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Plasminogen is a critical regulator of cutaneous wound healing
Umeå University, Faculty of Medicine, Department of Medical Biochemistry and Biophysics.
Umeå University, Faculty of Medicine, Department of Medical Biochemistry and Biophysics. (Företagsforskarskolan, Industrail Doctoral School)
Umeå University, Faculty of Medicine, Department of Medical Biochemistry and Biophysics.
Umeå University, Faculty of Medicine, Department of Medical Biochemistry and Biophysics.
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(English)Manuscript (preprint) (Other academic)
Abstract [en]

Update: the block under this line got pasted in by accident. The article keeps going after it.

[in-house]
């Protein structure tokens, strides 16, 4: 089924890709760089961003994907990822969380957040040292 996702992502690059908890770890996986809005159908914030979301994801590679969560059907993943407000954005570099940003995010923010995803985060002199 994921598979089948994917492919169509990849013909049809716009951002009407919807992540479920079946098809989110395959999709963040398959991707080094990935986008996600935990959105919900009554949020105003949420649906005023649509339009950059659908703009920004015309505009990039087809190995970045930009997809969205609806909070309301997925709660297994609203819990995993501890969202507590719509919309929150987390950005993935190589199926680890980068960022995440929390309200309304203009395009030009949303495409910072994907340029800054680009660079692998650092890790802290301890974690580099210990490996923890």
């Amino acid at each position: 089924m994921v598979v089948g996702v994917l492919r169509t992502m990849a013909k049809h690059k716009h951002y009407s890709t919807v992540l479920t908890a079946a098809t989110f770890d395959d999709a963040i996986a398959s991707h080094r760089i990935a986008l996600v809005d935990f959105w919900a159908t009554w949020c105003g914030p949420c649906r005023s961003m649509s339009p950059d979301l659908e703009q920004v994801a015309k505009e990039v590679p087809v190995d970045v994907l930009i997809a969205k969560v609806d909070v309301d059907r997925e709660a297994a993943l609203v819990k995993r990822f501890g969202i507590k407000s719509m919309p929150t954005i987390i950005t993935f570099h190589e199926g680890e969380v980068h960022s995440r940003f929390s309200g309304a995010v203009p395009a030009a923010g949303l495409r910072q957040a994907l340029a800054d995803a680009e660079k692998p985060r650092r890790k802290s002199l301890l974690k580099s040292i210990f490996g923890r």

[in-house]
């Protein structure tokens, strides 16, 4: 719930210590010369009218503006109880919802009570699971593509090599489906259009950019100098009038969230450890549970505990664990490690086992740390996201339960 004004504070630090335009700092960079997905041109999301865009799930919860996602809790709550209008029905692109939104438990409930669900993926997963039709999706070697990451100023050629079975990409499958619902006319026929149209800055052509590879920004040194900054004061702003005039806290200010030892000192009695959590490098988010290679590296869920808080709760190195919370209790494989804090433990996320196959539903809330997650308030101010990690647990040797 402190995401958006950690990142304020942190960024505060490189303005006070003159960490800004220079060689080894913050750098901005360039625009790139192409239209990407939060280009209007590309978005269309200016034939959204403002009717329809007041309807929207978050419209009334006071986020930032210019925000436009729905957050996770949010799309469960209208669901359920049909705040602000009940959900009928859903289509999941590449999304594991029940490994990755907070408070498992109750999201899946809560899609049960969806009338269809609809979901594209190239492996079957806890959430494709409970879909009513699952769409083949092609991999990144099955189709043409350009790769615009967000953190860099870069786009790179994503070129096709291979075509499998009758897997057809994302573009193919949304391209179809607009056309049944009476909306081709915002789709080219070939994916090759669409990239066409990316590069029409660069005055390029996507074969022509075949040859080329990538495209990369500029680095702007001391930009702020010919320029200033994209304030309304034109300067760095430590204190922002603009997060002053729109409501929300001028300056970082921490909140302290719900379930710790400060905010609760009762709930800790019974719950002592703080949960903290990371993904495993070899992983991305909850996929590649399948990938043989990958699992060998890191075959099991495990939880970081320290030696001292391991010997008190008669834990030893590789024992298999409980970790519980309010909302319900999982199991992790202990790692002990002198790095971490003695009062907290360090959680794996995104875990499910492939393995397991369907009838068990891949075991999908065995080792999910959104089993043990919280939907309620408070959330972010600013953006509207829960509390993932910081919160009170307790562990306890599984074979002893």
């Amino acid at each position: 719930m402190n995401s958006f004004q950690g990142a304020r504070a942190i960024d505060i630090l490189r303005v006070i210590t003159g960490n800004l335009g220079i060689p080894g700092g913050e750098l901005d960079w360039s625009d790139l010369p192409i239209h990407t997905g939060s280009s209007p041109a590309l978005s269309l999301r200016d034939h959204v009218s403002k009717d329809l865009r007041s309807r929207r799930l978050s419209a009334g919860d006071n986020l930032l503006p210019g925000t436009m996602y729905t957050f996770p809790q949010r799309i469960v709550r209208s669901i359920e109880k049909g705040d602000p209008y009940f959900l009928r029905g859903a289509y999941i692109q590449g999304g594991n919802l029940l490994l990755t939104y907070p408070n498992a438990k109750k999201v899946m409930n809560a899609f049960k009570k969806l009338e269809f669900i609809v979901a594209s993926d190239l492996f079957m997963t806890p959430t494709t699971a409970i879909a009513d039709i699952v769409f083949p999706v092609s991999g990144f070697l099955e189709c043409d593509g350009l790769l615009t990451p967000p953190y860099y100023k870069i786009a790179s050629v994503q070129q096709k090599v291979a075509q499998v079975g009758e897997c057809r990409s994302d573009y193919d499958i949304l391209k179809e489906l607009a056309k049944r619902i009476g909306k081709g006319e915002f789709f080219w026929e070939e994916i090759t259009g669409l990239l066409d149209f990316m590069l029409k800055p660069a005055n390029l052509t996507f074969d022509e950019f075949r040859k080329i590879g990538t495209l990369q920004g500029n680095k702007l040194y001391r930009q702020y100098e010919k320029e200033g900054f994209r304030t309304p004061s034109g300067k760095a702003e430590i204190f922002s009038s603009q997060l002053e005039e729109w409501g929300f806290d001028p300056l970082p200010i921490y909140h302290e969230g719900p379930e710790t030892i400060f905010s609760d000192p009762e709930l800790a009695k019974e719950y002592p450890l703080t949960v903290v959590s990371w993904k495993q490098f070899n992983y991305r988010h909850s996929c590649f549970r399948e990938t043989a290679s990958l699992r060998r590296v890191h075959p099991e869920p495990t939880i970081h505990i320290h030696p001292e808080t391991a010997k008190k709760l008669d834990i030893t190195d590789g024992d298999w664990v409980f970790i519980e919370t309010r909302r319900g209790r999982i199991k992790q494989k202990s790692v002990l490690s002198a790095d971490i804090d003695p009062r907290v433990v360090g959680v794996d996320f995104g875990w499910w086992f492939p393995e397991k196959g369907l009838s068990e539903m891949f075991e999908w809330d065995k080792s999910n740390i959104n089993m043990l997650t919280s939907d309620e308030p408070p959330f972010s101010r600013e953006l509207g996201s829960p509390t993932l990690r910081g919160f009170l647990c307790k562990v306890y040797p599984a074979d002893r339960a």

Wound healing is a well-orchestrated, complex process leading to the repair of injured tissues. Two major proteolytic systems, the matrix metalloproteases and the plasminogen activator system, are involved in this process. The lack of plasminogen (plg) has previously been reported to cause a delay in wound closure in mice, and to be complemented by matrix metalloproteases. However, our previous finding that tympanic membrane perforations in plgdeficient mice do not heal indicated that plg has more important function in wound healing than previously regarded. In later studies, we have found that plg accumulates in the wound early during the healing process and potentiates the inflammatory response and the healing. In the present study, we have used incision and burn wound models in wild-type and plgdeficient mice to further investigate the role of plg in the later phases of the healing process, including its role after re-epithelization. In addition to the earlier observed delay of wound reepithelizationin plg-deficient mice, we have found that the tissue remodeling processes that take place after re-epithelization is also impaired in these mice. By morphological and immunohistochemical analyses, we found that plg-deficient mice had delayed granulationtissue formation, and were unable to clear the provisional matrix. Extensive fibrin deposition and persistent neutrophil infiltration even at day 60 post-wounding indicate that the inflammation was present subcutaneously in plg-deficient mice even at later time points. Importantly, intravenous or subcutaneous supplementation of plg-deficient mice by human plg led to a restored healing rate, and a healing pattern that was comparable to that in wildtype mice. Therefore, in addition to its important function in early stages of cutaneous wound healing, plg is also crucial for later phases, by clearing fibrin deposits and resolving inflammation after full re-epithelization of the wound. Our results suggest that plg may be a potential therapeutic agent for improving the healing of different types of skin wounds.